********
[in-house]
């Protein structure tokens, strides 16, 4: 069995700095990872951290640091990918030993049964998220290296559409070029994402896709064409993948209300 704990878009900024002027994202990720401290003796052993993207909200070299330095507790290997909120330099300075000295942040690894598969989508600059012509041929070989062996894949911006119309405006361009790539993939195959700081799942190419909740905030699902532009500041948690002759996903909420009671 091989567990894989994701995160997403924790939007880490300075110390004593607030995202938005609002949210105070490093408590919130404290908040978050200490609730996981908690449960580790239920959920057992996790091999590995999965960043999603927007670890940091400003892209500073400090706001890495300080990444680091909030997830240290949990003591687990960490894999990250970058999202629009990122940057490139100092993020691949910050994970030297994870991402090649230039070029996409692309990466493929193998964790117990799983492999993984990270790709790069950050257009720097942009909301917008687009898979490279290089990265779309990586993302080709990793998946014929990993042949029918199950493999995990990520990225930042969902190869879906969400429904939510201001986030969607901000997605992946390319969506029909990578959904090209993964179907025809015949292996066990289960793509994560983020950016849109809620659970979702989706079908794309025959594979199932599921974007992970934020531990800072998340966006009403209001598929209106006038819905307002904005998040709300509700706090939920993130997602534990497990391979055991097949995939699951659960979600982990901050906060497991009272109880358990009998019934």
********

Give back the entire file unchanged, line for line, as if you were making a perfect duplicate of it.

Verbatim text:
[in-house]
């Protein structure tokens, strides 16, 4: 069995700095990872951290640091990918030993049964998220290296559409070029994402896709064409993948209300 704990878009900024002027994202990720401290003796052993993207909200070299330095507790290997909120330099300075000295942040690894598969989508600059012509041929070989062996894949911006119309405006361009790539993939195959700081799942190419909740905030699902532009500041948690002759996903909420009671 091989567990894989994701995160997403924790939007880490300075110390004593607030995202938005609002949210105070490093408590919130404290908040978050200490609730996981908690449960580790239920959920057992996790091999590995999965960043999603927007670890940091400003892209500073400090706001890495300080990444680091909030997830240290949990003591687990960490894999990250970058999202629009990122940057490139100092993020691949910050994970030297994870991402090649230039070029996409692309990466493929193998964790117990799983492999993984990270790709790069950050257009720097942009909301917008687009898979490279290089990265779309990586993302080709990793998946014929990993042949029918199950493999995990990520990225930042969902190869879906969400429904939510201001986030969607901000997605992946390319969506029909990578959904090209993964179907025809015949292996066990289960793509994560983020950016849109809620659970979702989706079908794309025959594979199932599921974007992970934020531990800072998340966006009403209001598929209106006038819905307002904005998040709300509700706090939920993130997602534990497990391979055991097949995939699951659960979600982990901050906060497991009272109880358990009998019934």